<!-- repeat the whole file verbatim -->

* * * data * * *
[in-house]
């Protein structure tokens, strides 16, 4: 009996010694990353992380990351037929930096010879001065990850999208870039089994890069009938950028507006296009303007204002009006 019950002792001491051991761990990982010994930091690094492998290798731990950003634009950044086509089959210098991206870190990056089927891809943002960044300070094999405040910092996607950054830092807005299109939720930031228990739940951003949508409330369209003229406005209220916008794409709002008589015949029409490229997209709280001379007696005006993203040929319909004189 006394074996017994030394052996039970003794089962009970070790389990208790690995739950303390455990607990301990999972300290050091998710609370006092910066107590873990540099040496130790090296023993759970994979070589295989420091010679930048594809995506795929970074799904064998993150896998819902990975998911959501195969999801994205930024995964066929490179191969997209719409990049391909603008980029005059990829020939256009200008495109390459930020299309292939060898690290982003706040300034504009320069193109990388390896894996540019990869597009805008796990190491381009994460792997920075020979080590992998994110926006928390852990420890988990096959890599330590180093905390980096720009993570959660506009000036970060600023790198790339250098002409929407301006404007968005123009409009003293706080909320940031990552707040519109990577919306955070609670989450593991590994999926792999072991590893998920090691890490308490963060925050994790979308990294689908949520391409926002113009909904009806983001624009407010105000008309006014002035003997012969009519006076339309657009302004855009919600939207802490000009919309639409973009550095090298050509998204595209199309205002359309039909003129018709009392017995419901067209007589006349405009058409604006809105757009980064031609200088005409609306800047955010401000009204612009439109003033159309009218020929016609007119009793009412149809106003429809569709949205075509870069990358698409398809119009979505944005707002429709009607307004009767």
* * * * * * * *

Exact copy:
[in-house]
């Protein structure tokens, strides 16, 4: 009996010694990353992380990351037929930096010879001065990850999208870039089994890069009938950028507006296009303007204002009006 019950002792001491051991761990990982010994930091690094492998290798731990950003634009950044086509089959210098991206870190990056089927891809943002960044300070094999405040910092996607950054830092807005299109939720930031228990739940951003949508409330369209003229406005209220916008794409709002008589015949029409490229997209709280001379007696005006993203040929319909004189 006394074996017994030394052996039970003794089962009970070790389990208790690995739950303390455990607990301990999972300290050091998710609370006092910066107590873990540099040496130790090296023993759970994979070589295989420091010679930048594809995506795929970074799904064998993150896998819902990975998911959501195969999801994205930024995964066929490179191969997209719409990049391909603008980029005059990829020939256009200008495109390459930020299309292939060898690290982003706040300034504009320069193109990388390896894996540019990869597009805008796990190491381009994460792997920075020979080590992998994110926006928390852990420890988990096959890599330590180093905390980096720009993570959660506009000036970060600023790198790339250098002409929407301006404007968005123009409009003293706080909320940031990552707040519109990577919306955070609670989450593991590994999926792999072991590893998920090691890490308490963060925050994790979308990294689908949520391409926002113009909904009806983001624009407010105000008309006014002035003997012969009519006076339309657009302004855009919600939207802490000009919309639409973009550095090298050509998204595209199309205002359309039909003129018709009392017995419901067209007589006349405009058409604006809105757009980064031609200088005409609306800047955010401000009204612009439109003033159309009218020929016609007119009793009412149809106003429809569709949205075509870069990358698409398809119009979505944005707002429709009607307004009767």